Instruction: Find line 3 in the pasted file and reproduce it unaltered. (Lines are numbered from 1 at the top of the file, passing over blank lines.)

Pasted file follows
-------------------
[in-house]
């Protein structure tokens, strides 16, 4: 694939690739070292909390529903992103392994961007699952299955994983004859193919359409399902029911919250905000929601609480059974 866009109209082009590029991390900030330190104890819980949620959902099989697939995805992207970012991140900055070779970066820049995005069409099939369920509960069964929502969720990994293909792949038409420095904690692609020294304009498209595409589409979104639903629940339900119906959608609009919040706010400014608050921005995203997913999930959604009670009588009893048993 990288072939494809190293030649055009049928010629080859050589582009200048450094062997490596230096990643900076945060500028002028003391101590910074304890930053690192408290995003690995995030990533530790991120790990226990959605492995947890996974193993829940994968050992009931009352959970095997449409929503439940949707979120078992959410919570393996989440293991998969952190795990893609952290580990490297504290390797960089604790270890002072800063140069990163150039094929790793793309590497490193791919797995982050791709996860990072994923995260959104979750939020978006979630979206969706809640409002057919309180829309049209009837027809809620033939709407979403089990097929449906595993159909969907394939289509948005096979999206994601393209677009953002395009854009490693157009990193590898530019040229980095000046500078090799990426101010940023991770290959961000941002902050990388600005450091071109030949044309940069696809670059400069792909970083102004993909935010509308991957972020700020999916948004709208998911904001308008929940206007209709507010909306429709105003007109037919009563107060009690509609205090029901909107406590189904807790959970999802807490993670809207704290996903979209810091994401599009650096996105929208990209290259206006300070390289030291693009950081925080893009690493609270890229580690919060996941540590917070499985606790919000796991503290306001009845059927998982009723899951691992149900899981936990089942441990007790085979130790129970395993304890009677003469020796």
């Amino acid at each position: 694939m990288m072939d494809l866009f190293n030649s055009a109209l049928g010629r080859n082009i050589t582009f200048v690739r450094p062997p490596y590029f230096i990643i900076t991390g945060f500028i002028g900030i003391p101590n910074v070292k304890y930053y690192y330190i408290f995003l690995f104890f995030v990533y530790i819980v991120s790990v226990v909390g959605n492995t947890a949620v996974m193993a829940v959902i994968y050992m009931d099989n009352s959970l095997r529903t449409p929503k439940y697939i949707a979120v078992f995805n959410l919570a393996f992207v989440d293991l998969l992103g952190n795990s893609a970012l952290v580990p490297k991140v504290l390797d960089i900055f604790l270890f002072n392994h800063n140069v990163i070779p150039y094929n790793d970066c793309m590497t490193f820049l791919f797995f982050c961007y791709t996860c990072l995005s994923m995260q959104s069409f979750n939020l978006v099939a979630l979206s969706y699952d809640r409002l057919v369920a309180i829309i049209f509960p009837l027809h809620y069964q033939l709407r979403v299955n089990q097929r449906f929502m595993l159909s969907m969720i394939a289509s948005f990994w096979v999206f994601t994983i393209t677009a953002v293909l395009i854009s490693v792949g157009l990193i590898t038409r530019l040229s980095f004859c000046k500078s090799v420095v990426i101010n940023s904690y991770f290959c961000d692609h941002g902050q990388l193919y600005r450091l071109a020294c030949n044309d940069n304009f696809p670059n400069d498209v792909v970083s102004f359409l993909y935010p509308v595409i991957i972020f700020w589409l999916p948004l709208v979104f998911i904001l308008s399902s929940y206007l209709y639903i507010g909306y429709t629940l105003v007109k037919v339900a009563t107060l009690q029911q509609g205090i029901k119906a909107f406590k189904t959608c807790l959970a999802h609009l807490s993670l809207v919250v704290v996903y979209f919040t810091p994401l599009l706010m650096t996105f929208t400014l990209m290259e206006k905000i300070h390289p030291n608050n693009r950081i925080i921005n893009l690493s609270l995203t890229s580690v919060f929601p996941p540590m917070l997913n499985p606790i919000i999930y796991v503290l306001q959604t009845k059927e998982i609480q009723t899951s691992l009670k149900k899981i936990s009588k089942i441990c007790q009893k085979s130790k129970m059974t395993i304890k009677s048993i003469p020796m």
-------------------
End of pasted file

């Amino acid at each position: 694939m990288m072939d494809l866009f190293n030649s055009a109209l049928g010629r080859n082009i050589t582009f200048v690739r450094p062997p490596y590029f230096i990643i900076t991390g945060f500028i002028g900030i003391p101590n910074v070292k304890y930053y690192y330190i408290f995003l690995f104890f995030v990533y530790i819980v991120s790990v226990v909390g959605n492995t947890a949620v996974m193993a829940v959902i994968y050992m009931d099989n009352s959970l095997r529903t449409p929503k439940y697939i949707a979120v078992f995805n959410l919570a393996f992207v989440d293991l998969l992103g952190n795990s893609a970012l952290v580990p490297k991140v504290l390797d960089i900055f604790l270890f002072n392994h800063n140069v990163i070779p150039y094929n790793d970066c793309m590497t490193f820049l791919f797995f982050c961007y791709t996860c990072l995005s994923m995260q959104s069409f979750n939020l978006v099939a979630l979206s969706y699952d809640r409002l057919v369920a309180i829309i049209f509960p009837l027809h809620y069964q033939l709407r979403v299955n089990q097929r449906f929502m595993l159909s969907m969720i394939a289509s948005f990994w096979v999206f994601t994983i393209t677009a953002v293909l395009i854009s490693v792949g157009l990193i590898t038409r530019l040229s980095f004859c000046k500078s090799v420095v990426i101010n940023s904690y991770f290959c961000d692609h941002g902050q990388l193919y600005r450091l071109a020294c030949n044309d940069n304009f696809p670059n400069d498209v792909v970083s102004f359409l993909y935010p509308v595409i991957i972020f700020w589409l999916p948004l709208v979104f998911i904001l308008s399902s929940y206007l209709y639903i507010g909306y429709t629940l105003v007109k037919v339900a009563t107060l009690q029911q509609g205090i029901k119906a909107f406590k189904t959608c807790l959970a999802h609009l807490s993670l809207v919250v704290v996903y979209f919040t810091p994401l599009l706010m650096t996105f929208t400014l990209m290259e206006k905000i300070h390289p030291n608050n693009r950081i925080i921005n893009l690493s609270l995203t890229s580690v919060f929601p996941p540590m917070l997913n499985p606790i919000i999930y796991v503290l306001q959604t009845k059927e998982i609480q009723t899951s691992l009670k149900k899981i936990s009588k089942i441990c007790q009893k085979s130790k129970m059974t395993i304890k009677s048993i003469p020796m």